Your Baby’s First Teeth: What’s Important To Know

There’s no universal manual – every baby’s teeth will erupt in their own way. But advice from doctors and experienced mothers can help you with

Timing of teething

Usually, a child’s teeth start to emerge at six to eight months of age. Then by one year of age your baby will have eight teeth – four incisors on top and four on the bottom. By age two, the first molars and canines start to emerge, and the second molars follow about six months later. All in all, a child will have twenty baby teeth, ten on each jaw. The complete set is usually ready by the age of three [1].

Some mums worry that the teeth are ‘late’. Says Anna:

“My daughter had her first tooth at five months. After my son was born, I set myself up for the same period. We celebrated six months – no teeth. I looked into the baby’s mouth ten times a day, until the pediatrician advised me to calm down. As a result, my son got his first tooth at 7 months of age. But his older sister still teases him about toothlessness.

Others are immediately optimistic, like Elena: “We are almost 9 months old, our first tooth came out just recently. I was not at all worried about it, I knew that we won’t remain without teeth. And so it turned out – the second and third are on their way.

Follow the example of Elena and think positively! You may follow a teething schedule, but don’t forget that everything is different.

Teething symptoms

Precursors of teething may include inflamed gums, burning cheeks and excessive salivation. The temperature often rises, but usually it should not exceed 38 degrees. The child may be naughty, sleep badly and even refuse to eat [2].

The teething process is as different and unpredictable as when it starts. Compare Asya’s and Agatha’s stories:

“My daughter is just now teething her upper canines. I know what moodiness, lack of appetite, and sleep disturbances are.

“I don’t have much to say, teeth are not my strong suit. With my daughter they come out without symptoms, I don’t even always notice the process. They just get bigger.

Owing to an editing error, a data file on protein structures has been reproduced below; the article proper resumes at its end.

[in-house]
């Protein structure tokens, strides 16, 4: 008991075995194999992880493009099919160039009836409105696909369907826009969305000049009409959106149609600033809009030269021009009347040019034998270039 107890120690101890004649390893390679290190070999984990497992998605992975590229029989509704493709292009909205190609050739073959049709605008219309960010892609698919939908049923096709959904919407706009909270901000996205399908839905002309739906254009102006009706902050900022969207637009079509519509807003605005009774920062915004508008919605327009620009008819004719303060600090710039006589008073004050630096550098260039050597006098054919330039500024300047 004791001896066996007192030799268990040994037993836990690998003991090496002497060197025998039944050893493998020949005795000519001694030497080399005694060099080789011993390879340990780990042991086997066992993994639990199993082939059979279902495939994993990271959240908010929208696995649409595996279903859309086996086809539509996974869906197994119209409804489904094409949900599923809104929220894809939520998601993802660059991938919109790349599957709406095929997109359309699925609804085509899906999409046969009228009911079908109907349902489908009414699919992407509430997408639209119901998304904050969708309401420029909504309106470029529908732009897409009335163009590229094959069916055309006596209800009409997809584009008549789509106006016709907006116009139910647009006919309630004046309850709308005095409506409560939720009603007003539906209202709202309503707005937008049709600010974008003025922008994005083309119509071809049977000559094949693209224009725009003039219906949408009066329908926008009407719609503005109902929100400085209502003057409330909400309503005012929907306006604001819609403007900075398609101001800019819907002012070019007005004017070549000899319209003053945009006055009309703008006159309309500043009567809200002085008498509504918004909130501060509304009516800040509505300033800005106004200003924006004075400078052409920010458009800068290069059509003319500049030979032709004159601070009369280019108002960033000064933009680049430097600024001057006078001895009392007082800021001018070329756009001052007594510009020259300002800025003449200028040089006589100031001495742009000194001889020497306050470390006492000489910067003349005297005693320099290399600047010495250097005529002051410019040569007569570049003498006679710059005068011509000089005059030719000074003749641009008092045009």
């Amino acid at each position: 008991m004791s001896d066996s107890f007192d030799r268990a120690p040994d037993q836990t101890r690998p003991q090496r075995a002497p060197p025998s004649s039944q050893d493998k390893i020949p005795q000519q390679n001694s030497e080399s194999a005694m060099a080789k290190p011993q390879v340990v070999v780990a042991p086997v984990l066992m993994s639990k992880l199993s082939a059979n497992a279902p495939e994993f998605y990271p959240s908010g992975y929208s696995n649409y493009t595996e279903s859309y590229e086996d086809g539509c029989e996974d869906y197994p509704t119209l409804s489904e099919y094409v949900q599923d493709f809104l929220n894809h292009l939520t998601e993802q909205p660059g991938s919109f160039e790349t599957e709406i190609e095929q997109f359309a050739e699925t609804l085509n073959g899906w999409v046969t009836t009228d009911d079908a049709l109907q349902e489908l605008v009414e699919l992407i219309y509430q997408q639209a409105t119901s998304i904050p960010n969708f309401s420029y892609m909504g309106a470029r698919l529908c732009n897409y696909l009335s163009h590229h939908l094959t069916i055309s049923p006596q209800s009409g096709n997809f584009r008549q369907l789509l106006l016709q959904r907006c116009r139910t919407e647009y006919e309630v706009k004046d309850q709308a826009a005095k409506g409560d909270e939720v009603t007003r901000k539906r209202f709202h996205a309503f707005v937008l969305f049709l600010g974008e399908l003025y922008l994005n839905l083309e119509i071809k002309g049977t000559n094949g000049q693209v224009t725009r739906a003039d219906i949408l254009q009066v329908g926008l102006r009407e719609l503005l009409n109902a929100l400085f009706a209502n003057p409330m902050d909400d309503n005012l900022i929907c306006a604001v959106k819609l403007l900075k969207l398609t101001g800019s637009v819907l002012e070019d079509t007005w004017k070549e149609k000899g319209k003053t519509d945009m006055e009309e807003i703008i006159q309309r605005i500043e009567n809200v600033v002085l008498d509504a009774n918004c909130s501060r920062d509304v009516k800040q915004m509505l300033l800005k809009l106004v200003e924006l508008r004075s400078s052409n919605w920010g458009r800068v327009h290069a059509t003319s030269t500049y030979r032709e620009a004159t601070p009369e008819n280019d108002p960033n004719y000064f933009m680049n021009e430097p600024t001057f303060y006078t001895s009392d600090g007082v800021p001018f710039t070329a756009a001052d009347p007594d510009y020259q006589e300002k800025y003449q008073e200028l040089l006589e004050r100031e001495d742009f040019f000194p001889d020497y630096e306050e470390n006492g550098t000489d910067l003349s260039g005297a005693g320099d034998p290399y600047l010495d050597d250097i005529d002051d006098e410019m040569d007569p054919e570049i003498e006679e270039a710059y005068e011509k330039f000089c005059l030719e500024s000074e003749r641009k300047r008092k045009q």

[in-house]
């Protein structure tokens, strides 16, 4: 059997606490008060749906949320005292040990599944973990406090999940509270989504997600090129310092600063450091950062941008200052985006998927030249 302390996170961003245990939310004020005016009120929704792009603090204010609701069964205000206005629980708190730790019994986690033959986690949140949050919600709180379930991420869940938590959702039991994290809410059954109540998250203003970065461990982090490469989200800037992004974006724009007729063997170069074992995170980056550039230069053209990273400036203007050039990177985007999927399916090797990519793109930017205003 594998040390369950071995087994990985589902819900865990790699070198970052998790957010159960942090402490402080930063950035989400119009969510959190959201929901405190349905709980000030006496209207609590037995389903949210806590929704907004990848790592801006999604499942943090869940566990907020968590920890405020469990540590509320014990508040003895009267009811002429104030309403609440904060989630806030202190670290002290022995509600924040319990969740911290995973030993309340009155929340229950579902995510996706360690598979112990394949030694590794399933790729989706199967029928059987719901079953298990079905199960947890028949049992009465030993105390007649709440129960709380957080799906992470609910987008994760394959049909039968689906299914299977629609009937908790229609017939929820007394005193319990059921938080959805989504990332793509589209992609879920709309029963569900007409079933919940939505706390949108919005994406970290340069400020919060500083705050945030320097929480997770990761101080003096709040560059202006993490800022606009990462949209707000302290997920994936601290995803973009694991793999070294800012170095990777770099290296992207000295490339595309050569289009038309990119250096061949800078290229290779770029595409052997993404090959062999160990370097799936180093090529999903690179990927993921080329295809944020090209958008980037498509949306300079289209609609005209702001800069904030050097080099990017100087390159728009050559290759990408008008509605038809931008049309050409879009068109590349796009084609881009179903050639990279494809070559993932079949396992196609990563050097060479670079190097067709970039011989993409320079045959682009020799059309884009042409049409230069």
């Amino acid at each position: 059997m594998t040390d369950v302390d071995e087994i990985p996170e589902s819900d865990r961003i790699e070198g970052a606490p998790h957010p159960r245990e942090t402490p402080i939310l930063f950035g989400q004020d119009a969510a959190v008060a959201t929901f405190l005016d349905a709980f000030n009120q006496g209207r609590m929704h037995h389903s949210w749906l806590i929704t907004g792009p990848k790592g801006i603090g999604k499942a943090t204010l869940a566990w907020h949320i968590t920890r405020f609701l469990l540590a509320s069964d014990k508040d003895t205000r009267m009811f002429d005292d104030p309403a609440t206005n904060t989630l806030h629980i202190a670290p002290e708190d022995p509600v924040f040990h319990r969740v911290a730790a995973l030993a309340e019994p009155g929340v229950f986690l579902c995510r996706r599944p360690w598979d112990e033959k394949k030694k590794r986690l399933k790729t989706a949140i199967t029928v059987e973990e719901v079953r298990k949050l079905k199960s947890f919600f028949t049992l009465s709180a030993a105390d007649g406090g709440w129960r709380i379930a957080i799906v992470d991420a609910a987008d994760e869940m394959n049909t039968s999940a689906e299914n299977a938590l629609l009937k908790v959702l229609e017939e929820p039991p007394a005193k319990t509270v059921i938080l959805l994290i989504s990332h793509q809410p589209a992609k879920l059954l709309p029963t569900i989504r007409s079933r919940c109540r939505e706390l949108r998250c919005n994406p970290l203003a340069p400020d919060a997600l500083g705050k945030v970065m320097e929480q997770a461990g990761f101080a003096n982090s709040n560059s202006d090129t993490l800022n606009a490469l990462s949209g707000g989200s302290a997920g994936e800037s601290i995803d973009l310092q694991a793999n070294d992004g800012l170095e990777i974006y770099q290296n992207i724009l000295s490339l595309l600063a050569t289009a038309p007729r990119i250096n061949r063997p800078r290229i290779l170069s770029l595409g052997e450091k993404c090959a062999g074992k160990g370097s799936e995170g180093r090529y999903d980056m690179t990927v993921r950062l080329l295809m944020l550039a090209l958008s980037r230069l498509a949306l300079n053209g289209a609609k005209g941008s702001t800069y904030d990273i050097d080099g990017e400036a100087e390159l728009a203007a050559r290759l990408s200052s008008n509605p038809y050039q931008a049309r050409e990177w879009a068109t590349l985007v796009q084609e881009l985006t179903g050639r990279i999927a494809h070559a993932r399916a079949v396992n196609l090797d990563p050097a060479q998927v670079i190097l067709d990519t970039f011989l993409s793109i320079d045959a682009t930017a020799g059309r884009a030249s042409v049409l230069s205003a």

Teething can be different even for twin babies! Xenia says: “So we have had some teething problems. My daughter’s first teeth came out without any problem, and my son has been having occasional fever for three days. I called the doctor just in case.

If there is a fever, nausea, vomiting or diarrhea, you should call the doctor. These symptoms may not only indicate teething, but also an infection.

Tips and advice

There are several types of medication available to make your baby feel and feel better during the teething period – but these should only be used if prescribed by your doctor. Or choose one of the following safe methods.

Teething rings

Teething rings and teethers with fluted surfaces allow your baby to massage his or her gums, stimulate circulation and reduce pain. They should be kept in the fridge before use.

Hard food

Small pieces of apple, pear or carrot chewed by your baby helps the gum break through more quickly and makes teething easier.

Gum massage

This is done by applying gentle pressure. The hand massage should be completely sterile and a gauze swab or a silicone toothbrush should be used [3].


Some babies need to be breastfed more often than usual during the teething period. This process works both as a gum massage and as a soothing remedy. This is what Daria, a mum of three, says about it:

“We never used medication, we managed somehow with other methods. The older one was always chewing on apples or dried fruit, the younger one had a fancy silicone teething ring. My daughter and I had to do breastfeeding and babbling. The best thing you can give your baby in this period is a mother’s love and care.

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Author: Cheryl Gorman

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